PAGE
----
Scott Boras thought he was prepared when A.J. Preller called him around Thanksgiving. In front of him sat a list of available players who might fulfill the San Diego Padres' perceived needs, most of them first basemen and corner outfielders. Then Preller, the Padres' ninth-year general manager, began to talk about high-priced shortstop Xander Bogaerts and how he would fit into a roster that already possessed two premier players at his position. Boras, the sport's most prominent agent, was stunned.
"When I got off the phone, I went to our staff and I said, 'We have to do a better job of understanding how A.J. thinks about how he puts teams together,'" Boras said last Friday during Bogaerts' introductory news conference in San Diego.
The Padres had just signed Bogaerts to an industry-rocking 11-year, $280 million contract, making their roster equal parts talented and perplexing. Preller, widely hailed for his aggressiveness, seems to prefer it that way. The Padres don't have a first baseman or a left fielder, but they employ an everyday shortstop (Bogaerts), a cornerstone shortstop (Fernando Tatis Jr.) and a Gold Glove-caliber shortstop (Ha-Seong Kim). Just as stunning: A franchise residing within a city that ranks 30th in TV market size, according to Nielsen, is trending toward the fourth-highest payroll in baseball, with a roster boasting four of the game's best players.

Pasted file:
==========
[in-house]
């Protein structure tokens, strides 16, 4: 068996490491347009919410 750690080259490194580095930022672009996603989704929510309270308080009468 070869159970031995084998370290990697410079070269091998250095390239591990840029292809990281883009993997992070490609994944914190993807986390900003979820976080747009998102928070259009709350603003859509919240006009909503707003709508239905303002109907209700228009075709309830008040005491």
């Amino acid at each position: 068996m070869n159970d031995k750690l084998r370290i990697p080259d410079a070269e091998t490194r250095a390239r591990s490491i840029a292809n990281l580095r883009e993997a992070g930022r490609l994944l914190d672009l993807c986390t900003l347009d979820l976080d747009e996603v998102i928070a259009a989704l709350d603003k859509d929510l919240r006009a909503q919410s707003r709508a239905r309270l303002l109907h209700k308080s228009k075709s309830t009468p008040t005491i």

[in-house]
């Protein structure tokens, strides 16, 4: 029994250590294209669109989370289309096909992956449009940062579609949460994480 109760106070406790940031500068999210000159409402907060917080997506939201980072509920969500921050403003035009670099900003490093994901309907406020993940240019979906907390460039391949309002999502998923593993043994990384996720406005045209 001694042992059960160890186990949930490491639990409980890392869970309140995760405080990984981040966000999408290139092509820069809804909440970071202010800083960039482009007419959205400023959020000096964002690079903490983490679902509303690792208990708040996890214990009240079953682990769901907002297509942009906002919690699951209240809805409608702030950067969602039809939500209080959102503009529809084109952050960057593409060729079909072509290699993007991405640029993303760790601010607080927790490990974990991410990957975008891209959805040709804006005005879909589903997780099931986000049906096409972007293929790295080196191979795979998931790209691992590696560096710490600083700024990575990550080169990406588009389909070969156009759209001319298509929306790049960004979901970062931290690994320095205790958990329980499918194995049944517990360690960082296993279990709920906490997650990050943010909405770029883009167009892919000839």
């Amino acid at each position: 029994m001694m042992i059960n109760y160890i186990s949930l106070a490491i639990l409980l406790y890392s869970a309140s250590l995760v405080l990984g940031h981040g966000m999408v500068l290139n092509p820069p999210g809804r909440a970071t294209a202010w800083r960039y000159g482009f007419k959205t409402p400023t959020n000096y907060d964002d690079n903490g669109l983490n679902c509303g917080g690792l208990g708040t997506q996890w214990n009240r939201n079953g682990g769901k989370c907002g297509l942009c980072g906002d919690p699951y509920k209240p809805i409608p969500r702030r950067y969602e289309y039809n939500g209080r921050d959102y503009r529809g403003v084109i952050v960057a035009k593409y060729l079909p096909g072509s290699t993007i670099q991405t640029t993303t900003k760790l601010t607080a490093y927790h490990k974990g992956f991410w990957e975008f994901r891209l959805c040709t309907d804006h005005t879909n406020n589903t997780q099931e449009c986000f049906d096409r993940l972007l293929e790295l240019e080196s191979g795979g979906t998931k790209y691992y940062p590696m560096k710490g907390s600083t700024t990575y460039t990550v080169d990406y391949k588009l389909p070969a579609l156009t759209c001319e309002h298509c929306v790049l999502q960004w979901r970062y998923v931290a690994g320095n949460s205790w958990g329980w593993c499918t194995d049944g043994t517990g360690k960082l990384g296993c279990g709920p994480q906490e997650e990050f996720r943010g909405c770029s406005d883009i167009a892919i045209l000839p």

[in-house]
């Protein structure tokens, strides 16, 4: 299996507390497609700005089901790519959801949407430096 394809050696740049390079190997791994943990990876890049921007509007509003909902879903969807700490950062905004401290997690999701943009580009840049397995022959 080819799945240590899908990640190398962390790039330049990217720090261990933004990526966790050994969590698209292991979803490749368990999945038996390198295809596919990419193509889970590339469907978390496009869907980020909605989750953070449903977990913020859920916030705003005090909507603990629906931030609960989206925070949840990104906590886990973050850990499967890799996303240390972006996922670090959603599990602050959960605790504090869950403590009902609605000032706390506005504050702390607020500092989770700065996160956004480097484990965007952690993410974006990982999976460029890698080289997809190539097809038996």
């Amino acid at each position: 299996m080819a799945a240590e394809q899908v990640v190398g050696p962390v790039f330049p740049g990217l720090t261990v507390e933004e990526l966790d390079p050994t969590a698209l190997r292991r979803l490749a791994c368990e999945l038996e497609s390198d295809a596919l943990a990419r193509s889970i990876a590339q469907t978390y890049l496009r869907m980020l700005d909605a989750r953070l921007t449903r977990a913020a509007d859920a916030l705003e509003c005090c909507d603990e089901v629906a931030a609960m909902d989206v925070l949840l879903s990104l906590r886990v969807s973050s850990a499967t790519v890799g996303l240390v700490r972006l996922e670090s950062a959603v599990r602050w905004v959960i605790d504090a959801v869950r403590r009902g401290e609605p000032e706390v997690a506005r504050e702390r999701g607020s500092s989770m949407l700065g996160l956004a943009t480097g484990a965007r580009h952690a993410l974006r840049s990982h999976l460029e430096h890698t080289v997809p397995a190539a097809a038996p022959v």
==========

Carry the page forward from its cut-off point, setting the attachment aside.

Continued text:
Bogaerts, Tatis, Manny Machado and Juan Soto represent what is probably the best foursome in baseball. But they're also, predictably, expensive. Three of them possess contracts in the neighborhood of $300 million, and the other -- Soto -- might soon reach $400 million, if not more. The Padres' owner, Peter Seidler, has gone all-in on bringing San Diego its first championship, elevating the payroll to levels once considered unthinkable. He insists he knows what he's doing.
"I'm financially trained," Seidler said. "I have a budget mind up there somewhere, and I think budgets get better when you win world championships. That's our goal."
The current iteration of the Padres' roster is difficult to project. There are still too many unknowns, too many moving parts. And so it's best to look at it as a living, breathing organism -- ever evolving, never stagnant. In a year, Machado can opt out of his contract. In two, Soto can become a free agent. And in that time, the Padres will get a much better read on what to expect from Tatis, their performance-enhancing-drugs-tainted superstar. It'll all inform the question that seemed to be on every baseball person's mind in the wake of the Padres' latest stunner:
How long will Bogaerts, Tatis, Machado and Soto actually stay together? Is it one year? Two? Ten?
We explore four potential scenarios.